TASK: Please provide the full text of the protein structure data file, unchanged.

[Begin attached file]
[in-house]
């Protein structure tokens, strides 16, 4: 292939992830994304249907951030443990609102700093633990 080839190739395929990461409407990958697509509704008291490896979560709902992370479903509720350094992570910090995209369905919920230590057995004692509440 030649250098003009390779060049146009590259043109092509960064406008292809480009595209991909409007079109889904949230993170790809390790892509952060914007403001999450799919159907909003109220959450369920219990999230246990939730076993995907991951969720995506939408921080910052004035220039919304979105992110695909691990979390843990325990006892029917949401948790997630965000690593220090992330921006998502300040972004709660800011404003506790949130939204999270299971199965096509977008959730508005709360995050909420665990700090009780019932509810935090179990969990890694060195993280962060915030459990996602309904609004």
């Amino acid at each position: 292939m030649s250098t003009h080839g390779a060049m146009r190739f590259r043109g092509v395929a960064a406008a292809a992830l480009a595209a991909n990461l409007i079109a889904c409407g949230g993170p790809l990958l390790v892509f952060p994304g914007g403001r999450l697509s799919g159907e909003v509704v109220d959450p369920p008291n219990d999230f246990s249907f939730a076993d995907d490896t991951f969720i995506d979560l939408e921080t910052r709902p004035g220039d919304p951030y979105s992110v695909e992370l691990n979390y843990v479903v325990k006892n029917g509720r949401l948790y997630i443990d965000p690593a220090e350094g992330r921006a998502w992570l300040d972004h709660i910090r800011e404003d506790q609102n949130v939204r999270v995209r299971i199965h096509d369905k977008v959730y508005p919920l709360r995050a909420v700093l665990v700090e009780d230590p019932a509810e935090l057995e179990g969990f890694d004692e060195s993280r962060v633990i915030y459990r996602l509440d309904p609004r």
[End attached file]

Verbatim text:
[in-house]
């Protein structure tokens, strides 16, 4: 292939992830994304249907951030443990609102700093633990 080839190739395929990461409407990958697509509704008291490896979560709902992370479903509720350094992570910090995209369905919920230590057995004692509440 030649250098003009390779060049146009590259043109092509960064406008292809480009595209991909409007079109889904949230993170790809390790892509952060914007403001999450799919159907909003109220959450369920219990999230246990939730076993995907991951969720995506939408921080910052004035220039919304979105992110695909691990979390843990325990006892029917949401948790997630965000690593220090992330921006998502300040972004709660800011404003506790949130939204999270299971199965096509977008959730508005709360995050909420665990700090009780019932509810935090179990969990890694060195993280962060915030459990996602309904609004």
């Amino acid at each position: 292939m030649s250098t003009h080839g390779a060049m146009r190739f590259r043109g092509v395929a960064a406008a292809a992830l480009a595209a991909n990461l409007i079109a889904c409407g949230g993170p790809l990958l390790v892509f952060p994304g914007g403001r999450l697509s799919g159907e909003v509704v109220d959450p369920p008291n219990d999230f246990s249907f939730a076993d995907d490896t991951f969720i995506d979560l939408e921080t910052r709902p004035g220039d919304p951030y979105s992110v695909e992370l691990n979390y843990v479903v325990k006892n029917g509720r949401l948790y997630i443990d965000p690593a220090e350094g992330r921006a998502w992570l300040d972004h709660i910090r800011e404003d506790q609102n949130v939204r999270v995209r299971i199965h096509d369905k977008v959730y508005p919920l709360r995050a909420v700093l665990v700090e009780d230590p019932a509810e935090l057995e179990g969990f890694d004692e060195s993280r962060v633990i915030y459990r996602l509440d309904p609004r």